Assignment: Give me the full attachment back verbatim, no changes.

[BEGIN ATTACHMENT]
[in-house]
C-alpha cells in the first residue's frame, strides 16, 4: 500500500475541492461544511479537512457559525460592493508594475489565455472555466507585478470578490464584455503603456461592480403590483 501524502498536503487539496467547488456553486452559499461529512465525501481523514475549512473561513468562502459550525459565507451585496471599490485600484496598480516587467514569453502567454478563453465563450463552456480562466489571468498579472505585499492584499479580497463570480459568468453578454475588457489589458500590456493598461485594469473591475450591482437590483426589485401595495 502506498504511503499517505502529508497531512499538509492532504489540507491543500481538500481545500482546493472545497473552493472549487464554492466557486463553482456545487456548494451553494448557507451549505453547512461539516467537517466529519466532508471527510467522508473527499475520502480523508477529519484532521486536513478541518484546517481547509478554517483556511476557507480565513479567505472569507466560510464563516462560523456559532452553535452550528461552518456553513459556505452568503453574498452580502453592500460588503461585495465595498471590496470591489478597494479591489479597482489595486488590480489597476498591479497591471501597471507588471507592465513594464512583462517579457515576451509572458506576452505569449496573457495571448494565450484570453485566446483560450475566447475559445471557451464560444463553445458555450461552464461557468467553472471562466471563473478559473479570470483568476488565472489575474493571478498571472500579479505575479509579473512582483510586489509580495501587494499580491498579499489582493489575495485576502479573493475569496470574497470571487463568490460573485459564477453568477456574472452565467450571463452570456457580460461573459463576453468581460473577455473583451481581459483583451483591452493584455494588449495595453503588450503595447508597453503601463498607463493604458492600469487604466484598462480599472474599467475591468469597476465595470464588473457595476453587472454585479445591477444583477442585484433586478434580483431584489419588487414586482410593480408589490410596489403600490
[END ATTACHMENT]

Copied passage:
[in-house]
C-alpha cells in the first residue's frame, strides 16, 4: 500500500475541492461544511479537512457559525460592493508594475489565455472555466507585478470578490464584455503603456461592480403590483 501524502498536503487539496467547488456553486452559499461529512465525501481523514475549512473561513468562502459550525459565507451585496471599490485600484496598480516587467514569453502567454478563453465563450463552456480562466489571468498579472505585499492584499479580497463570480459568468453578454475588457489589458500590456493598461485594469473591475450591482437590483426589485401595495 502506498504511503499517505502529508497531512499538509492532504489540507491543500481538500481545500482546493472545497473552493472549487464554492466557486463553482456545487456548494451553494448557507451549505453547512461539516467537517466529519466532508471527510467522508473527499475520502480523508477529519484532521486536513478541518484546517481547509478554517483556511476557507480565513479567505472569507466560510464563516462560523456559532452553535452550528461552518456553513459556505452568503453574498452580502453592500460588503461585495465595498471590496470591489478597494479591489479597482489595486488590480489597476498591479497591471501597471507588471507592465513594464512583462517579457515576451509572458506576452505569449496573457495571448494565450484570453485566446483560450475566447475559445471557451464560444463553445458555450461552464461557468467553472471562466471563473478559473479570470483568476488565472489575474493571478498571472500579479505575479509579473512582483510586489509580495501587494499580491498579499489582493489575495485576502479573493475569496470574497470571487463568490460573485459564477453568477456574472452565467450571463452570456457580460461573459463576453468581460473577455473583451481581459483583451483591452493584455494588449495595453503588450503595447508597453503601463498607463493604458492600469487604466484598462480599472474599467475591468469597476465595470464588473457595476453587472454585479445591477444583477442585484433586478434580483431584489419588487414586482410593480408589490410596489403600490